Write Translation Methods

For demonstration purposes, I will write a simple English-French translator bot that will detect the language of a given input and translate the string into the other language. The bot will automatically return the appropriate result after the user inputs data, so I will include the code in the OnMessageActivityAsync method.

protected override async Task OnMessageActivityAsync(ITurnContext<IMessageActivity> turnContext, CancellationToken cancellationToken)
{
    string detectRoute = "/detect?api-version=3.0";
    string translateRoute = null;
    string replyText = null;
    var detectResult = await DetectLanguageAsync(_options.Value.Key, _options.Value.Endpoint, detectRoute, turnContext.Activity.Text);
 
    switch (detectResult.language)
    {
        case "en":
            translateRoute = "/translate?api-version=3.0&to=fr";
            break;
        case "fr":
            translateRoute = "/translate?api-version=3.0&to=en";
            break;
        default:
            translateRoute = null;
            break;
    }
 
    if (!string.IsNullOrEmpty(translateRoute))
    {
        var translateResult = await TranslateTextAsync(_options.Value.Key, _options.Value.Endpoint, translateRoute, turnContext.Activity.Text);
        replyText = translateResult.translations.FirstOrDefault().text;
    }
    else
    {
        replyText = "Uh-oh... I only support French and English translations.";
    }
    
    await turnContext.SendActivityAsync(MessageFactory.Text(replyText, replyText), cancellationToken);
}

You will notice two methods that have not yet been defined, DetectLanguageAsync and TranslateTextAsync.

DetectLanguageAsync is used to determine the language of a given string.

private async Task<DetectLanguageResult> DetectLanguageAsync(string subscriptionKey, string endpoint, string route, string inputText)
{
    object[] body = new object[] { new { Text = inputText } };
    var requestBody = JsonSerializer.Serialize(body);
 
    using (var client = new HttpClient())
    using (var request = new HttpRequestMessage())
    {
        // Build the request.
        request.Method = HttpMethod.Post;
        request.RequestUri = new Uri(endpoint + route);
        request.Content = new StringContent(requestBody, Encoding.UTF8, "application/json");
        request.Headers.Add("Ocp-Apim-Subscription-Key", subscriptionKey);
 
        // Send the request and get response.
        HttpResponseMessage response = await client.SendAsync(request).ConfigureAwait(false);
 
        // Read response as a stream.
        var result = await response.Content.ReadAsStreamAsync();
        return (await JsonSerializer.DeserializeAsync<DetectLanguageResult[]>(result)).FirstOrDefault();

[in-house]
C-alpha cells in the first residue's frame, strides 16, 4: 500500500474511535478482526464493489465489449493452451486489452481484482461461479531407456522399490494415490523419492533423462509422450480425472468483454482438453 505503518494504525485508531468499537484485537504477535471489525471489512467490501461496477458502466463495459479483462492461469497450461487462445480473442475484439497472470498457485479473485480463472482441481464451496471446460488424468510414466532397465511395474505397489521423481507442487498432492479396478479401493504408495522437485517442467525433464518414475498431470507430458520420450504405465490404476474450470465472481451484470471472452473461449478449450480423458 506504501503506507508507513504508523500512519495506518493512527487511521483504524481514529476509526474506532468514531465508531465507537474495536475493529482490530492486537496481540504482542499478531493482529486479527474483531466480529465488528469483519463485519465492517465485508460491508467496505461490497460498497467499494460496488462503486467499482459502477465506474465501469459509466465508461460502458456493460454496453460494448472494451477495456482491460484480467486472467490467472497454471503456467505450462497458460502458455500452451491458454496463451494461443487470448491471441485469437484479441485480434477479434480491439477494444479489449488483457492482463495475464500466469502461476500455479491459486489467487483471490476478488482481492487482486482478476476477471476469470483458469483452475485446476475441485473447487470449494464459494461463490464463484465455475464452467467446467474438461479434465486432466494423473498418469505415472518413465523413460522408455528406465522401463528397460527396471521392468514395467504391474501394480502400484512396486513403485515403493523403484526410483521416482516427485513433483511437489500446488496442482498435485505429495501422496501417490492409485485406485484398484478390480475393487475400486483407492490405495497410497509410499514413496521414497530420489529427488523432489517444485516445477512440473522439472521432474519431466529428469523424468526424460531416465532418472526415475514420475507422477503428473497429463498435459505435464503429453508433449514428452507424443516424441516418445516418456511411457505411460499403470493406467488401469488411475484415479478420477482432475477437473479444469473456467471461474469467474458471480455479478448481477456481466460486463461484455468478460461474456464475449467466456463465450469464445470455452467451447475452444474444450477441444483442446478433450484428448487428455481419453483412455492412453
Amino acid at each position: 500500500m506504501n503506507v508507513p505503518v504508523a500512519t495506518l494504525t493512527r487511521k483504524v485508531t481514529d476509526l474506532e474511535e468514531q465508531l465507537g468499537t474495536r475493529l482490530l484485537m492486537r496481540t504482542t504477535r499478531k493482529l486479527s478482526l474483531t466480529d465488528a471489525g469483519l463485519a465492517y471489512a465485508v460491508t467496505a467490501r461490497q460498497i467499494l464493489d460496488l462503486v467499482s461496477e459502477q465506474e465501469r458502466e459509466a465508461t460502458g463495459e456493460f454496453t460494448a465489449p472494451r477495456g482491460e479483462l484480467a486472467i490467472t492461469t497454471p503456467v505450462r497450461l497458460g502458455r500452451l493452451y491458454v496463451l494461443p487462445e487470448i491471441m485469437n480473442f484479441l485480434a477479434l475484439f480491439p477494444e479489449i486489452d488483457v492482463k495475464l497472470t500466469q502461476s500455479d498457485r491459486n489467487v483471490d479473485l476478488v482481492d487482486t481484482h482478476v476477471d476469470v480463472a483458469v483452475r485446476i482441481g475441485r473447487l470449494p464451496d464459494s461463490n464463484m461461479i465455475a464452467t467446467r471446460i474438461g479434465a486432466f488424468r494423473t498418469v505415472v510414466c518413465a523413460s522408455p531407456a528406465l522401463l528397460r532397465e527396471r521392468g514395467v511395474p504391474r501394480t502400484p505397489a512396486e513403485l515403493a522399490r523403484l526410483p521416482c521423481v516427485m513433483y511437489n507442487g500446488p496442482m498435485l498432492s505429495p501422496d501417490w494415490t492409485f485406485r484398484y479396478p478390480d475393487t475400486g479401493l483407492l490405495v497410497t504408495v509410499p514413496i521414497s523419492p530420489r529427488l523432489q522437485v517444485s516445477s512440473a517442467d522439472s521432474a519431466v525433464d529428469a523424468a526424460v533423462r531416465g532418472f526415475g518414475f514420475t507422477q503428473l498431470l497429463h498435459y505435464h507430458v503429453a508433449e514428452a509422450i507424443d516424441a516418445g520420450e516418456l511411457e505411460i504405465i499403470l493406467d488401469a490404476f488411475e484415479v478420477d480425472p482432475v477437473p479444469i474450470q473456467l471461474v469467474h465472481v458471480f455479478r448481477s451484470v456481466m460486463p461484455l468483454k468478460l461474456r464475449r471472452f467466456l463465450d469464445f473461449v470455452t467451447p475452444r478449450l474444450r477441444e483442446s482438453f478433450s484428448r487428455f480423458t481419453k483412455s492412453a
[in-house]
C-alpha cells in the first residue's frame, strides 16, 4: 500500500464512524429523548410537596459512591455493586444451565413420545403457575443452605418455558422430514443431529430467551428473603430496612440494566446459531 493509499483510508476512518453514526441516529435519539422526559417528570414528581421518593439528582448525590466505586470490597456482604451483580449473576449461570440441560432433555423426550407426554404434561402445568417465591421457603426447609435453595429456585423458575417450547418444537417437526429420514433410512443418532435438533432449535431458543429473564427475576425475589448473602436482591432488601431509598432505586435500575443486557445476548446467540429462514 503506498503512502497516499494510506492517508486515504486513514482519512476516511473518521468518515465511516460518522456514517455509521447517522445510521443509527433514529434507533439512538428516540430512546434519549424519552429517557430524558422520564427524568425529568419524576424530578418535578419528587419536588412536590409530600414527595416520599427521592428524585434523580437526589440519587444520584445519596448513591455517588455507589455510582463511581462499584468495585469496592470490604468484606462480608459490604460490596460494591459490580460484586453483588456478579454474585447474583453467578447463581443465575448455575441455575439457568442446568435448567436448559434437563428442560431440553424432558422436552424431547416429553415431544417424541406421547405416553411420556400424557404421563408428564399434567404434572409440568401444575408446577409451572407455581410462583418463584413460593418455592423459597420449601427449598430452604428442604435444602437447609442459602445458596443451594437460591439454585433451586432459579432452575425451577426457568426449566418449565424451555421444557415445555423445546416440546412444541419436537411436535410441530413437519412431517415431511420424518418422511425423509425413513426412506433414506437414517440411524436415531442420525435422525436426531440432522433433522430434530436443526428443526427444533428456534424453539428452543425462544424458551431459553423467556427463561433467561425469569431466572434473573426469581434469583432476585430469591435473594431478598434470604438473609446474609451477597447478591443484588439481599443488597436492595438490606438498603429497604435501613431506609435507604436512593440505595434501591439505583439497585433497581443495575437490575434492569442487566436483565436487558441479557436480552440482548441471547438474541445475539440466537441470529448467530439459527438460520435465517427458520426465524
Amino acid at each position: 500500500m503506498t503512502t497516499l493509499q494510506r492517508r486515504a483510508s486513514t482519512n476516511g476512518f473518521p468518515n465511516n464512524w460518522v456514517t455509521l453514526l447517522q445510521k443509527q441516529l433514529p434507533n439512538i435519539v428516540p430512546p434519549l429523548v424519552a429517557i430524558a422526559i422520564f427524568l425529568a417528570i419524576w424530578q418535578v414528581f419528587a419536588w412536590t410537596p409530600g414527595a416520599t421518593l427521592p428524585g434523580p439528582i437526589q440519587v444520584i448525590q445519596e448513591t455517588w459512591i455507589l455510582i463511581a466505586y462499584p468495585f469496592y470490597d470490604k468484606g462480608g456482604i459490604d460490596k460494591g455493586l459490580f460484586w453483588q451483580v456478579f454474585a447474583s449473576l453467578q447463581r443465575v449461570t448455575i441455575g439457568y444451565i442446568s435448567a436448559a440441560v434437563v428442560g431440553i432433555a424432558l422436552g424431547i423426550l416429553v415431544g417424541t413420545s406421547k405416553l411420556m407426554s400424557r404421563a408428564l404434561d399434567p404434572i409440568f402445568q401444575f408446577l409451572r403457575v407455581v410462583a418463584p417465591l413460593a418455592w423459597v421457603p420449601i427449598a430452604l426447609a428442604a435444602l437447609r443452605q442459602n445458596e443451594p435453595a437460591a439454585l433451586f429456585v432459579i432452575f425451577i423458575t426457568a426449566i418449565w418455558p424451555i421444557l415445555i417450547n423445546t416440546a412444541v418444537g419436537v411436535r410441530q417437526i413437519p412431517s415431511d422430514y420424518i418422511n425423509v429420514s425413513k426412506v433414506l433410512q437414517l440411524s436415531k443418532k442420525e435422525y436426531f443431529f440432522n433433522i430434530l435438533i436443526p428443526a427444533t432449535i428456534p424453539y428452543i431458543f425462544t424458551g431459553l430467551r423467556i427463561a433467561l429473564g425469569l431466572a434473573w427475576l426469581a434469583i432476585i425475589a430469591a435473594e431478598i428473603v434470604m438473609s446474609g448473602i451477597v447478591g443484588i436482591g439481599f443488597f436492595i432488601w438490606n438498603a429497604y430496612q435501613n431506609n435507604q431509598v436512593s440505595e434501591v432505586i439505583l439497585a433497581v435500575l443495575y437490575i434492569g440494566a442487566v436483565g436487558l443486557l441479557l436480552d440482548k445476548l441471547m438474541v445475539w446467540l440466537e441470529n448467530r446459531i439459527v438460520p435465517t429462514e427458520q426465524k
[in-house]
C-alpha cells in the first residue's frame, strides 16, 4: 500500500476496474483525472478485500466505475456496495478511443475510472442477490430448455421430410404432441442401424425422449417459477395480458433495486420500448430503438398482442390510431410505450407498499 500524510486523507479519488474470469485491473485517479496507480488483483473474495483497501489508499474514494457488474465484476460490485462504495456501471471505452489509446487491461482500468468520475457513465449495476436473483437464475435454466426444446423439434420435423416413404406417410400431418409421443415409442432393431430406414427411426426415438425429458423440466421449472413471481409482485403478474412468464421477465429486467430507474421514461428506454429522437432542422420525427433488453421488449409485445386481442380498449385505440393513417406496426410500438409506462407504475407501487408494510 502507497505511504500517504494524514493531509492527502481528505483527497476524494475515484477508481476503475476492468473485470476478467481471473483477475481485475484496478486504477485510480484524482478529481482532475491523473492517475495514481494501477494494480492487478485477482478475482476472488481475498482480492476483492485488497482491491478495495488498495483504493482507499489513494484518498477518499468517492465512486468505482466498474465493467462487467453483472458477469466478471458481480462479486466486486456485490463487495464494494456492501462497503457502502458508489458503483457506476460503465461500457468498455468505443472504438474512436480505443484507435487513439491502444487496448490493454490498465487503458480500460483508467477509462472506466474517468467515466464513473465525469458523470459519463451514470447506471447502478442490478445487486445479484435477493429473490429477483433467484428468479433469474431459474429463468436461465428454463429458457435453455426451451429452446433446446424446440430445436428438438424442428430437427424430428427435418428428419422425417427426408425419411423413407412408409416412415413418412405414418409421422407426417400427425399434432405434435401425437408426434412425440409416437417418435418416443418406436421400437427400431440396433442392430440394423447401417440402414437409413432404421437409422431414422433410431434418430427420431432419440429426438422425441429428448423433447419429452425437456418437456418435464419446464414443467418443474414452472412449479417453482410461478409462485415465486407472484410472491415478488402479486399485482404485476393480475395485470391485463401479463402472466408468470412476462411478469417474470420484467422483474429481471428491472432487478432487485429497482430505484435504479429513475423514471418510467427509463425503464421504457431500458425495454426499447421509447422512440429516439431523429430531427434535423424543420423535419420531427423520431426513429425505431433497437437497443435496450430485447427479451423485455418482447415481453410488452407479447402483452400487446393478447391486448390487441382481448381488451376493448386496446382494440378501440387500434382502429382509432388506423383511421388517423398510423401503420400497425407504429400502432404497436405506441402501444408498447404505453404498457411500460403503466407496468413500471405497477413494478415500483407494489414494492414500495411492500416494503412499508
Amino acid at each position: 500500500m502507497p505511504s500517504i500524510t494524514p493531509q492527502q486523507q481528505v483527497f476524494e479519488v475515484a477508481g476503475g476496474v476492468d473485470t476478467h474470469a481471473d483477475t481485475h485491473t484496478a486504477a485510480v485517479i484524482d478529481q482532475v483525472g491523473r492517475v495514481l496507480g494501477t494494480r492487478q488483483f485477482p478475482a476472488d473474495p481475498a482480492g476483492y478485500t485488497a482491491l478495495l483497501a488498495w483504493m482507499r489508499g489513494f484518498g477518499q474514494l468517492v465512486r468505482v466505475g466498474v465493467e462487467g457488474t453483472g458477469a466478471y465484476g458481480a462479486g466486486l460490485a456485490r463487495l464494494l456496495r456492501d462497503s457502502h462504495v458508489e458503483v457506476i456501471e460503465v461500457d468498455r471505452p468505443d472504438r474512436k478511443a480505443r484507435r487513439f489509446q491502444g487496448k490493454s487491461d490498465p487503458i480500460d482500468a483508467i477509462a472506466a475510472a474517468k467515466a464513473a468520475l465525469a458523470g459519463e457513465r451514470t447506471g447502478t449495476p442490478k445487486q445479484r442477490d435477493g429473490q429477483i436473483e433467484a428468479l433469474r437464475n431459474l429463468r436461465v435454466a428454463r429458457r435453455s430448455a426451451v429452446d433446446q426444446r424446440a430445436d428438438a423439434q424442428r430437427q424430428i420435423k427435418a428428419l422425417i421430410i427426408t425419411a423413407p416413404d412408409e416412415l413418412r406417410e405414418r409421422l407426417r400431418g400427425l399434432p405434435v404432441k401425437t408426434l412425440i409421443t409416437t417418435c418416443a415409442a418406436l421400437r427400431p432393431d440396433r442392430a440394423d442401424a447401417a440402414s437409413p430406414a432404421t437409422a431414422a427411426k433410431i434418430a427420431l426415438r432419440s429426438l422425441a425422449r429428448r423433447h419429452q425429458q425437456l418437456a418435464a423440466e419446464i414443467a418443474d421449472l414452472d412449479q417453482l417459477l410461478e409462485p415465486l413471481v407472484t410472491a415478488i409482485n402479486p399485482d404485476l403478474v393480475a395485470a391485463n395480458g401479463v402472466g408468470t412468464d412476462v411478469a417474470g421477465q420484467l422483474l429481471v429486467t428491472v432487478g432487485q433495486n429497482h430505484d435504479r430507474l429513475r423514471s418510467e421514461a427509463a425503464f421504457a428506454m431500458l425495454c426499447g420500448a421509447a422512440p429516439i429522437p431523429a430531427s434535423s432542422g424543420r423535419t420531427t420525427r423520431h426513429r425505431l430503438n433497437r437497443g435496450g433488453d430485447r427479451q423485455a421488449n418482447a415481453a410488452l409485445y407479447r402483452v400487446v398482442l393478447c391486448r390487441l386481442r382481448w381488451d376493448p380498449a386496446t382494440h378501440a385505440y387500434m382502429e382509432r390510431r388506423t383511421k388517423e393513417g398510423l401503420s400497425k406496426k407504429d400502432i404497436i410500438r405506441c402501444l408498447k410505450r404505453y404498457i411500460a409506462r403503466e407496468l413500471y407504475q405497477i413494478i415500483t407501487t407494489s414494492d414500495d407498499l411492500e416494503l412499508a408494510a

}
}

The method defined above is not a fail-proof approach, because a user could enter a single word like tester, which could be either French or English. In this case, the bot will simply choose one. This is why most translation apps require you to select the From and To languages.

The TranslateTextAsync method is very similar, except it will have been passed a different route, so it will return a different object.

private async Task<TranslationResult> TranslateTextAsync(string subscriptionKey, string endpoint, string route, string inputText)
{
    object[] body = new object[] { new { Text = inputText } };
    var requestBody = JsonSerializer.Serialize(body);
 
    using (var client = new HttpClient())
    using (var request = new HttpRequestMessage())
    {
        // Build the request.
        request.Method = HttpMethod.Post;
        request.RequestUri = new Uri(endpoint + route);
        request.Content = new StringContent(requestBody, Encoding.UTF8, "application/json");
        request.Headers.Add("Ocp-Apim-Subscription-Key", subscriptionKey);
 
        // Send the request and get response.
        HttpResponseMessage response = await client.SendAsync(request).ConfigureAwait(false);
 
        // Read response as a stream.
        var result = await response.Content.ReadAsStreamAsync();
        return (await JsonSerializer.DeserializeAsync<TranslationResult[]>(result)).FirstOrDefault();
    }
}

The Final Product

Congratulation, you have successfully created a language translation bot!

This particular bot will return an error message if the entered text is neither French nor English. As an exercise, try configuring your bot to return both the English and French translations when a third language is entered.

As you can see, it is quite easy to create bots with real functionality using the Bot Framework. This bot integrates with a Translation API, but you could use the same principles to create a bot to do any number of things. Source code for this project is available on GitHub. Please study the code and supporting documentation. As always, feel free to ask any questions you have.